Background: Intracranial recordings from patients implanted with depth electrodes are a valuable source of information in neuroscience. They allow for the unique opportunity to record brain activity with high spatial and temporal resolution. A common pre-processing choice in stereotactic EEG (S-EEG) is to re-reference the data with a bipolar montage. In this, each channel is subtracted from its neighbor, to reduce commonalities between channels and isolate activity that is spatially confined. New Method: We challenge the assumption that bipolar reference effectively performs this task. To extract local activity, the distribution of the signal source of interest, interfering distant signals, and noise need to be considered. Referencing schemes with fixed coefficients can decrease the signal to noise ratio (SNR) of the data, they can lead to mislocalization of activity and consequently to misinterpretation of results. We propose to use Independent Component Analysis (ICA), to derive filter coefficients that reflect the statistical dependencies of the data at hand. Results: We describe and demonstrate this on human S-EEG recordings. In a simulation with real data, we quantitatively show that ICA outperforms the bipolar referencing operation in sensitivity and importantly in specificity when revealing local time series from the superposition of neighboring channels. Comparison with Existing Method(s): We argue that ICA already performs the same task that bipolar referencing pursues, namely undoing the linear superposition of activity and will identify activity that is local. Conclusions: When investigating local sources in human S-EEG, ICA should be preferred over re-referencing the data with a bipolar montage.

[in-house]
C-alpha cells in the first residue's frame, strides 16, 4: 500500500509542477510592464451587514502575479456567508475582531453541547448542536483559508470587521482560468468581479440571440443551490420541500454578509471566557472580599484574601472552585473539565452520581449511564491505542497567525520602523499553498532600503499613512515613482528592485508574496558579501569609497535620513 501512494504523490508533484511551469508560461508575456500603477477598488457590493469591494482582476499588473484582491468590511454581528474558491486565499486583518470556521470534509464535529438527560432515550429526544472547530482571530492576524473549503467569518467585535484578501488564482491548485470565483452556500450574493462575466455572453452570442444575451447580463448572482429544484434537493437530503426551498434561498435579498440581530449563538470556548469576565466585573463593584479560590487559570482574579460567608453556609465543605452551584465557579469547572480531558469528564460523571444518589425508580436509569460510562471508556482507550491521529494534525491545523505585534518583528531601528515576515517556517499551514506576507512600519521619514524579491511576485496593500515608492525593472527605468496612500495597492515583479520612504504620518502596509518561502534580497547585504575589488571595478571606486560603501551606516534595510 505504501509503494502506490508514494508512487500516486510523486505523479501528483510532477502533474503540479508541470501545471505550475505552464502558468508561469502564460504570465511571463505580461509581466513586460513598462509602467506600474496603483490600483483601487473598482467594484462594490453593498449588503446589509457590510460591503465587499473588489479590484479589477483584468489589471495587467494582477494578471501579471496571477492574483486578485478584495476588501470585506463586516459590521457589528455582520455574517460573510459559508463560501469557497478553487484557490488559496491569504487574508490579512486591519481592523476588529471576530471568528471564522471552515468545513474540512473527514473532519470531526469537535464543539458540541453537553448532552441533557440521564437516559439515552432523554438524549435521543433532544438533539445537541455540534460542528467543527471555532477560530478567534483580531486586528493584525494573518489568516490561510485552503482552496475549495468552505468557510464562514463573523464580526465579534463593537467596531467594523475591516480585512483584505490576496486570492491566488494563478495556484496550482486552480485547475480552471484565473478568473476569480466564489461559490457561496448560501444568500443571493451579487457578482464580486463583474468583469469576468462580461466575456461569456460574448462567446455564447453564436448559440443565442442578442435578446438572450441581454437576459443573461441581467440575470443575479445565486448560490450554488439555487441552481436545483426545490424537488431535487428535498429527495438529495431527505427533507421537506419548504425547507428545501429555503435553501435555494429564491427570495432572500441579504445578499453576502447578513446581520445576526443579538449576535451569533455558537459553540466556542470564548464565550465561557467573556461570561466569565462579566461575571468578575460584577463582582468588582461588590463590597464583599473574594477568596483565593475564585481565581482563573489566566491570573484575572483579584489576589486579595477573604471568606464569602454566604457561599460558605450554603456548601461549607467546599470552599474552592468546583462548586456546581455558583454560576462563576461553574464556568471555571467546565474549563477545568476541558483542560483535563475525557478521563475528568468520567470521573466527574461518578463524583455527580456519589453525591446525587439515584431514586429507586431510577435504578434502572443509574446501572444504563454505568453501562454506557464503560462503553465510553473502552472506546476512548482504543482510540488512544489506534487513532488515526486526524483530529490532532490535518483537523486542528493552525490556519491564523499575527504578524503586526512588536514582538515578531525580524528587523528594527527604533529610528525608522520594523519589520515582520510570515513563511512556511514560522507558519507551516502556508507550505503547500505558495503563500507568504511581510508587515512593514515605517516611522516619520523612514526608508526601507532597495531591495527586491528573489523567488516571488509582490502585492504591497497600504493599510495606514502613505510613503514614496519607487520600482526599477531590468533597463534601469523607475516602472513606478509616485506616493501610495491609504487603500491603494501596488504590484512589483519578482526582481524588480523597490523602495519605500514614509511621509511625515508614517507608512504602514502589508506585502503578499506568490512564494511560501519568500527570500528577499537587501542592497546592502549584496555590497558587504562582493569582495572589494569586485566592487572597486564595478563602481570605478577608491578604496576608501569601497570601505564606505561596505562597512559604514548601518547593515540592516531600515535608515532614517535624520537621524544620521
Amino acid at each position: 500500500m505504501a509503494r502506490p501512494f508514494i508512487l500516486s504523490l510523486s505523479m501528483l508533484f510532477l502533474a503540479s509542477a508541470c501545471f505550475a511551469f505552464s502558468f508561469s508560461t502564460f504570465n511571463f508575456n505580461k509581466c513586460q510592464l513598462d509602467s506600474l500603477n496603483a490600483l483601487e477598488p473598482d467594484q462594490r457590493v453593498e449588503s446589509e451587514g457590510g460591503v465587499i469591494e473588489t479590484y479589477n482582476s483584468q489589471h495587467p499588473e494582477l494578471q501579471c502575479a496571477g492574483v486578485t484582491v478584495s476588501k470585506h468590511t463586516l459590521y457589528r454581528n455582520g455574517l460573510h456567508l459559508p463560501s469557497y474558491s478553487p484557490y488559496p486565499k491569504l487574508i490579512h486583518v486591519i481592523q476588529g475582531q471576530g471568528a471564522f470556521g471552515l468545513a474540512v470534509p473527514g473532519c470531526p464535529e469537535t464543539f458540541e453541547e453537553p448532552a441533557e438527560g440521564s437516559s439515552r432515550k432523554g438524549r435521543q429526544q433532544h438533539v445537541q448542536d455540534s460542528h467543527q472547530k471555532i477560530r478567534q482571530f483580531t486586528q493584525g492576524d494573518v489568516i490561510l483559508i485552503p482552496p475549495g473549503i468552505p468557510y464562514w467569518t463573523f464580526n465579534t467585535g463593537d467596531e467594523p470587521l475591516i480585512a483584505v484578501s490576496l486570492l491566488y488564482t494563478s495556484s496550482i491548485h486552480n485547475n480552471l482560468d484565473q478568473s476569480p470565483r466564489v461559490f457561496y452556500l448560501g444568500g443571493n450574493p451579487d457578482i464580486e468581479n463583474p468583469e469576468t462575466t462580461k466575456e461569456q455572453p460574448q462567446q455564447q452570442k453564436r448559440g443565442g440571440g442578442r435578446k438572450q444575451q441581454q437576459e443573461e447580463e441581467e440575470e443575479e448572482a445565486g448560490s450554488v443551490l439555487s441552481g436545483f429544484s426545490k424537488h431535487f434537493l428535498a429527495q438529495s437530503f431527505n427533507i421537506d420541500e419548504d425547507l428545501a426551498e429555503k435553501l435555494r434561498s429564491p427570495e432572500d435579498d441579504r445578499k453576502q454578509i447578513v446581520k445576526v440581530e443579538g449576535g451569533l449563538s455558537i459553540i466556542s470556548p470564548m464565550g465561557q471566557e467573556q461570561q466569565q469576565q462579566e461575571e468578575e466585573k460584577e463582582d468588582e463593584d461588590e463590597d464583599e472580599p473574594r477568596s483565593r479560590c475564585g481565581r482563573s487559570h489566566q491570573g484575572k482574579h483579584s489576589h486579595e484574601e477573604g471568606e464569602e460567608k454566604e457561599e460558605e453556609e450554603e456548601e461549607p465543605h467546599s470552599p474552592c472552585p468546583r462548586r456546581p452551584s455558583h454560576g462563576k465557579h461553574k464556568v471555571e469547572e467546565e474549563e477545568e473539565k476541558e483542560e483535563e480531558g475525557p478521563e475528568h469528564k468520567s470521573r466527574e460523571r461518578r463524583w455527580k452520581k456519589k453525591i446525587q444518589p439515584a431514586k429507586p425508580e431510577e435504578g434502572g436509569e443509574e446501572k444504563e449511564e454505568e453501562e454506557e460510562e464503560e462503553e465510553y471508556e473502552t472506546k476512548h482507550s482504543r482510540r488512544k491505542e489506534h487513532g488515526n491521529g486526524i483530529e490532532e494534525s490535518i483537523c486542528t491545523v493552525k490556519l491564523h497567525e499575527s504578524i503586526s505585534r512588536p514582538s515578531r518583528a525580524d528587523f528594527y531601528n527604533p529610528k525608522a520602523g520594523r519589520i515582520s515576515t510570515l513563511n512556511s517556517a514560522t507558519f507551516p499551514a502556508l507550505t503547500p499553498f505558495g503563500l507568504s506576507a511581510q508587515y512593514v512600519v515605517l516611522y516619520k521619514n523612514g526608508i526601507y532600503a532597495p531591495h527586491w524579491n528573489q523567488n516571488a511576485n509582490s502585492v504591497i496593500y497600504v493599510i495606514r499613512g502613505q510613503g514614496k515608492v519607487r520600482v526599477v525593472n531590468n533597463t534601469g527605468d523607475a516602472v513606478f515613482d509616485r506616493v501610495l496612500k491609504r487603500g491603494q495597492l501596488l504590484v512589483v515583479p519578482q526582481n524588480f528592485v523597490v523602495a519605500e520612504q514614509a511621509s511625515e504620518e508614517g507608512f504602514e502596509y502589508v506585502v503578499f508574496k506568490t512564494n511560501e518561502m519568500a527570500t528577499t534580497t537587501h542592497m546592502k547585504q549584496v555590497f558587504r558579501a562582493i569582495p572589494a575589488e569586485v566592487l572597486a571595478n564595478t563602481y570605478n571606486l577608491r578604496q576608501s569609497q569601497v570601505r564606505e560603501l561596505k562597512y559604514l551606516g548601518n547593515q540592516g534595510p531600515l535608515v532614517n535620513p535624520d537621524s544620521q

- Bipolar reference
- Depth electrodes
- Independent component analysis
- Intracranial EEG
ASJC Scopus subject areas